Never Too Late to Encourage Good Habits

By Amy Beckel

I have homeschooled our three children for nearly nine years. I was blessed to read and be inspired by your books when I was starting out on this way of life, but somehow over the years have "missed the boat" regarding the "balance" of work, service, and study. I have just recently signed up on the moore-formula e-mail loop and also just re-read the Successful Homeschool Family Handbook and Minding Your Own Business. Whew! I'm quickly filling up sheets of paper on my clipboard as new, helpful ideas and priorities clamor to be written down. 

Although our children are now 17, 14, and 13, I really believe it's not "too late" to build up our family life and love through increased order, health, work, and service...and I have saved some money to purchase the Moore Formula Manual, which I hear is a wonderful "nuts-and-bolts" book incorporating your Formula.


Laura, 17, Robert, 14, Paul, 13, work to improve the quality of their family life.
Laura, 17, Robert, 14, Paul, 13, work to improve the quality of their family life.

I confess that I have been very inconsistent in teaching about basic things such as doing chores around the house. One child is a "naturally" neat person and takes the responsibility for his chores quite well; the others take after their Mommy and need frequent reminding (and even then one child does not perform simple jobs well, through rebelliousness or laziness). I've not done well at inspecting, nor at step-by-step teaching of new tasks, and we all tend to be pack-rats as well, so you can imagine that although our house is quite presentable in terms of outward neatness, there are various "hot spots" and closed doors which hide considerable mess and disorganization.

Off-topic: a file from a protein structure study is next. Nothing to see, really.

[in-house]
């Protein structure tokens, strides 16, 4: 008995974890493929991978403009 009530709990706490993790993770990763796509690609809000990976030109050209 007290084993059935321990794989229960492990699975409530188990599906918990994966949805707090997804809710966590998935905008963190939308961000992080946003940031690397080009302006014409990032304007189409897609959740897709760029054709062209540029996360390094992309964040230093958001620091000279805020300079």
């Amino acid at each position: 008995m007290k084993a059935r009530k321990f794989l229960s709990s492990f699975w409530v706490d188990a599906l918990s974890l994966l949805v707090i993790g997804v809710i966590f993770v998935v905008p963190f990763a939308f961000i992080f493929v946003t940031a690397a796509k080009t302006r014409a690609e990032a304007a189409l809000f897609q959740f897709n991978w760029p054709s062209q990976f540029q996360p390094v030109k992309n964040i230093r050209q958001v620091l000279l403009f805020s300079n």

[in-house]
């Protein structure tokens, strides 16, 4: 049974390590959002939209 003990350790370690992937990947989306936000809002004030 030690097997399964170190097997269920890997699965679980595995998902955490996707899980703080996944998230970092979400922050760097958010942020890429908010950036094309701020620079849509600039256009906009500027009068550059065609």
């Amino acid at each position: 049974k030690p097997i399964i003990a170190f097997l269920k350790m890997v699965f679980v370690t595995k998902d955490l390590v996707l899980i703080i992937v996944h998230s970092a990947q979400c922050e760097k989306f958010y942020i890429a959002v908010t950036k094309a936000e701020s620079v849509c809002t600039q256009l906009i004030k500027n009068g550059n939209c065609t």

My idea, keeping in mind your writings about how manual labor actually increases mental and academic facility, is to work alongside my children (the two younger ones, anyway...and the oldest when her college quarter is over in a couple of weeks) for an hour each day IN the house, and an hour each day OUT of the house, in the yard or garage, that is. Your remarks about the state of the car and garage hit very close to home! A time limit will keep these sessions from being overwhelming, as we will do our jobs and projects in "chunks." As one room gets organized and a routine set up for keeping it that way, we'll move on to the next room together. Then as we get more "breathing room" and as the stress of disorganization lessens, I have some service\volunteer ideas both for neighbors and for organizations as the Crisis Pregnancy Center and the Seamen's Center. We'll still do approximately 2 to 3 hours of formal study each day, including "real life" and interest-initiated learning whenever possible or practicable. The boys often work with my husband in his janitorial business, and they also help a widowed neighbor with lawn mowing and weeding tasks as needed. I myself, am now brimming with ideas for possible businesses, but will take the time to pray over the ideas, as I'm also considering going back to school myself in the fall and older daughter has a wonderful job lined up, babysitting for two young cousins. 

[Editor's note: The MOORE FORMULA E-MAIL LOOP is an UNOFFICIAL e-mail group which discusses use of the Moore Formula.  To join in a discussion or to find out more information, please visit the following link: